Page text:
Department of Justice
Civil Rights Division
Disability Rights Section
Americans with Disabilities Act
ADA Business BRIEF: Service Animals
Service animals are animals that are individually trained to perform tasks
for people with disabilities such as guiding people who are blind, alerting
people who are deaf, pulling wheelchairs, alerting and protecting a person
who is having a seizure, or performing other special tasks. Service animals
are working animals, not pets.
Under the Americans with Disabilities
Act (ADA), businesses and organizations that serve the public must allow
people with disabilities to bring their service animals into all areas
of the facility where customers are normally allowed to go. This federal
law applies to all businesses open to the public, including restaurants,
hotels, taxis and shuttles, grocery and department stores, hospitals and
medical offices, theaters, health clubs, parks, and zoos.
Caption: Businesses that serve
the public must allow people with disabilities to enter with their service
- Businesses may ask if an
animal is a service animal or ask what tasks the animal has been trained
to perform, but cannot require special ID cards for the animal or ask
about the person's disability.
- People with disabilities
who use service animals cannot be charged extra fees, isolated from
other patrons, or treated less favorably than other patrons. However,
if a business such as a hotel normally charges guests for damage that
they cause, a customer with a disability may be charged for damage caused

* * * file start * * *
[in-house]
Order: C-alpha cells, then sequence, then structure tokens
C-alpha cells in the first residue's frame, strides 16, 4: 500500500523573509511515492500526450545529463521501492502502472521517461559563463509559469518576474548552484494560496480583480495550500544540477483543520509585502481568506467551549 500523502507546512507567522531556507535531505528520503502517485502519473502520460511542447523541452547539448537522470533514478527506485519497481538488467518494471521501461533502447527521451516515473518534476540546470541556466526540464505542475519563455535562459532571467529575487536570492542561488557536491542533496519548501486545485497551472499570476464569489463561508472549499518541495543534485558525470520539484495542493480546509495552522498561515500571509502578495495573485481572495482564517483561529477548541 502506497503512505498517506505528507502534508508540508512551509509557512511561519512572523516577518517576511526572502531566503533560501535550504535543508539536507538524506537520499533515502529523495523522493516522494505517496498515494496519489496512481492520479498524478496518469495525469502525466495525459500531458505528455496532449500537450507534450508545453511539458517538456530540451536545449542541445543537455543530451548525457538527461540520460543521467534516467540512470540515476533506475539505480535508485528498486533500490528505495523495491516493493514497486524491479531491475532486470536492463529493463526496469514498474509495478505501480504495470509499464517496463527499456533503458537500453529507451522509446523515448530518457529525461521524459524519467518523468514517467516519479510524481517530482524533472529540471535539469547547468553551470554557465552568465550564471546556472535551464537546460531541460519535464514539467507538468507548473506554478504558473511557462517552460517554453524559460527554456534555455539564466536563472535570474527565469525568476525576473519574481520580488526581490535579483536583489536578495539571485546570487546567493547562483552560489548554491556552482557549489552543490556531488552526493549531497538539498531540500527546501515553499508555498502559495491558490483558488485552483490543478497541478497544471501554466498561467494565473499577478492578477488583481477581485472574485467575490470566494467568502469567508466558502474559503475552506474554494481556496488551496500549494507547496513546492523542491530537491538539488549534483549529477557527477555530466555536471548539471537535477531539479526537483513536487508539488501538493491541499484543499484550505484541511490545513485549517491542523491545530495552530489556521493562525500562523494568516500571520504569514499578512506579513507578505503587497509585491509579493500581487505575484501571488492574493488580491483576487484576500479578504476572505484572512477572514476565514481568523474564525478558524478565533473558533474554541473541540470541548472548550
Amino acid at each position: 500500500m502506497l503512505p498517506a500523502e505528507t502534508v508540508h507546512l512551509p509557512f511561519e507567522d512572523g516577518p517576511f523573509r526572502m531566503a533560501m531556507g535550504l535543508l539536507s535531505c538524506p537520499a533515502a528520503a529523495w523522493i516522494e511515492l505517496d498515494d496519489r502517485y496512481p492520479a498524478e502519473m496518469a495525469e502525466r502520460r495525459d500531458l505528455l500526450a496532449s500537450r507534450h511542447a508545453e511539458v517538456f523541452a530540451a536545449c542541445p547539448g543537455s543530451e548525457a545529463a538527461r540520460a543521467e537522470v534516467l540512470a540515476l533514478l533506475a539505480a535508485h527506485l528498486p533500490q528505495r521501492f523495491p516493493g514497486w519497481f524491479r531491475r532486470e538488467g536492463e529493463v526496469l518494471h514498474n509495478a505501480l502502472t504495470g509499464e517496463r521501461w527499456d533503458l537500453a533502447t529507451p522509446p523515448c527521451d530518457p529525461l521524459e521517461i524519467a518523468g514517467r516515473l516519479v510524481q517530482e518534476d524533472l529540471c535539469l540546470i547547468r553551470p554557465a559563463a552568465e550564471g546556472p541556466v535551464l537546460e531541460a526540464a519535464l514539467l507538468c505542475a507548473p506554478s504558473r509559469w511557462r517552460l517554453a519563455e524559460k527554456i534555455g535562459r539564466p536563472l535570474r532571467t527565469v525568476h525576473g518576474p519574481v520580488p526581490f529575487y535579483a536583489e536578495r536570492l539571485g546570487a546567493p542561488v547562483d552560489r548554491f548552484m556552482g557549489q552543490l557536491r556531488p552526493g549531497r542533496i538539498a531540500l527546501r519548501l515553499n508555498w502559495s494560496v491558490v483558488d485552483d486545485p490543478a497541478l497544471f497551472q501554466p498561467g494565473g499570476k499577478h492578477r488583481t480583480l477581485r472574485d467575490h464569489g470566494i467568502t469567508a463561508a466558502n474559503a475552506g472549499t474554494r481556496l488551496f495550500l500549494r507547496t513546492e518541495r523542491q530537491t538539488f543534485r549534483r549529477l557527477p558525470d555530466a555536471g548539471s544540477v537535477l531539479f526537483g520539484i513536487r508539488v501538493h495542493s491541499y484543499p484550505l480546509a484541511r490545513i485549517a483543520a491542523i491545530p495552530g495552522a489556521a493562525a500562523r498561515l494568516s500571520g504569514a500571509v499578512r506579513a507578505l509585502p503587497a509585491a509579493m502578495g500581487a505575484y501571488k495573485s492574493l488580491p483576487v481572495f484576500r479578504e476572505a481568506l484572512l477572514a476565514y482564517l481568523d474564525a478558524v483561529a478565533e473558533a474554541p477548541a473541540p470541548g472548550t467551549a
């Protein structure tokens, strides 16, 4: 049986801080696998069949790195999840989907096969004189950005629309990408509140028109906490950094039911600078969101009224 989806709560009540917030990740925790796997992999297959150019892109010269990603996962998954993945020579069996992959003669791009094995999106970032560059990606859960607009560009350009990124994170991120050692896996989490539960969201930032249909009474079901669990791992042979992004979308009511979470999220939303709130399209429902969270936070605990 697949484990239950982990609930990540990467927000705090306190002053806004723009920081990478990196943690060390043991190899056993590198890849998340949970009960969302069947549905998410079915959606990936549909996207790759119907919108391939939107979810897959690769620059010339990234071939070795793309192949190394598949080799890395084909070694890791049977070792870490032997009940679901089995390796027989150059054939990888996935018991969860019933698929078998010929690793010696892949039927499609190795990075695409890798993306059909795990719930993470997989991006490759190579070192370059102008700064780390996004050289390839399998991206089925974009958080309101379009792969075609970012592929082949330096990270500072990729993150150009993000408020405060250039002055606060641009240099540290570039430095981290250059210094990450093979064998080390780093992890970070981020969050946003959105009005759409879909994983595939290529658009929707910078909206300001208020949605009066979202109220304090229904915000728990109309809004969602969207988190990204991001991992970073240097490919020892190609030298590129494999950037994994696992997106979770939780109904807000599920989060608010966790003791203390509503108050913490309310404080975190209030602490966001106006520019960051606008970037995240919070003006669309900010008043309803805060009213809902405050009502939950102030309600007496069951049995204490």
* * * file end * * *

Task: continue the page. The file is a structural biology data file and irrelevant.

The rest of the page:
by his or her service animal.
- A person with a disability
cannot be asked to remove his service animal from the premises unless:
(1) the animal is out of control and the animal's owner does not take
effective action to control it (for example, a dog that barks repeatedly
during a movie) or (2) the animal poses a direct threat to the health
or safety of others.
- In these cases, the business
should give the person with the disability the option to obtain goods
and services without having the animal on the premises.
- Businesses that sell or
prepare food must allow service animals in public areas even if state
or local health codes prohibit animals on the premises.
- A business is not required
to provide care or food for a service animal or provide a special location
for it to relieve itself.
- Allergies and fear of animals
are generally not valid reasons for denying access or refusing service
to people with service animals.
- Violators of the ADA can
be required to pay money damages and penalties.
Caption: Service animals are
individually trained to perform tasks for people with disabilities.
If you have additional questions concerning the ADA and service animals,
please call the Department's ADA Information Line at (800) 514-0301 (voice)
or (800) 514-0383 (TTY) or visit the ADA Business Connection at ada.gov.
Duplication is encouraged.